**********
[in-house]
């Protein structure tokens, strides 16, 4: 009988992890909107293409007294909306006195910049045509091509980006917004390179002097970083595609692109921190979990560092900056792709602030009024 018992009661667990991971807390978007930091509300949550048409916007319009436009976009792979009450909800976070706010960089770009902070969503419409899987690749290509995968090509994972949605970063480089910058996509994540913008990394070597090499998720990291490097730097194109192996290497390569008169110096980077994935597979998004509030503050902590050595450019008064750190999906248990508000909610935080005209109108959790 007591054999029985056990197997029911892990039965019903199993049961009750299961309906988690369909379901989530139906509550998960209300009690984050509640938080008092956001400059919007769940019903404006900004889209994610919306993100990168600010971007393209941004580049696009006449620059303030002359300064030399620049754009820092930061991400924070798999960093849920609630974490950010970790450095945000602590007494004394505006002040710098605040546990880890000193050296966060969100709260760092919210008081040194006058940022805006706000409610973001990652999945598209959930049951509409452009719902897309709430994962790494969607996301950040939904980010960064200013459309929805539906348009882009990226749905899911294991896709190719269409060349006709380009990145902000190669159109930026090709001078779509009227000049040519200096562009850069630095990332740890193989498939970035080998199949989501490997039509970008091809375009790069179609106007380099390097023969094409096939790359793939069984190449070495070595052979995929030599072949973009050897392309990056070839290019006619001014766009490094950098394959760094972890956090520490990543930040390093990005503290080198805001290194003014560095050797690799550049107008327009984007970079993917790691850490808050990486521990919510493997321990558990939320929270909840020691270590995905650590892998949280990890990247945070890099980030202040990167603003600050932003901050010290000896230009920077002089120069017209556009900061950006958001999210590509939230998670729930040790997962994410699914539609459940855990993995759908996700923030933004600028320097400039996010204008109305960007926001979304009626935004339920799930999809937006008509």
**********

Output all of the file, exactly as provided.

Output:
[in-house]
């Protein structure tokens, strides 16, 4: 009988992890909107293409007294909306006195910049045509091509980006917004390179002097970083595609692109921190979990560092900056792709602030009024 018992009661667990991971807390978007930091509300949550048409916007319009436009976009792979009450909800976070706010960089770009902070969503419409899987690749290509995968090509994972949605970063480089910058996509994540913008990394070597090499998720990291490097730097194109192996290497390569008169110096980077994935597979998004509030503050902590050595450019008064750190999906248990508000909610935080005209109108959790 007591054999029985056990197997029911892990039965019903199993049961009750299961309906988690369909379901989530139906509550998960209300009690984050509640938080008092956001400059919007769940019903404006900004889209994610919306993100990168600010971007393209941004580049696009006449620059303030002359300064030399620049754009820092930061991400924070798999960093849920609630974490950010970790450095945000602590007494004394505006002040710098605040546990880890000193050296966060969100709260760092919210008081040194006058940022805006706000409610973001990652999945598209959930049951509409452009719902897309709430994962790494969607996301950040939904980010960064200013459309929805539906348009882009990226749905899911294991896709190719269409060349006709380009990145902000190669159109930026090709001078779509009227000049040519200096562009850069630095990332740890193989498939970035080998199949989501490997039509970008091809375009790069179609106007380099390097023969094409096939790359793939069984190449070495070595052979995929030599072949973009050897392309990056070839290019006619001014766009490094950098394959760094972890956090520490990543930040390093990005503290080198805001290194003014560095050797690799550049107008327009984007970079993917790691850490808050990486521990919510493997321990558990939320929270909840020691270590995905650590892998949280990890990247945070890099980030202040990167603003600050932003901050010290000896230009920077002089120069017209556009900061950006958001999210590509939230998670729930040790997962994410699914539609459940855990993995759908996700923030933004600028320097400039996010204008109305960007926001979304009626935004339920799930999809937006008509």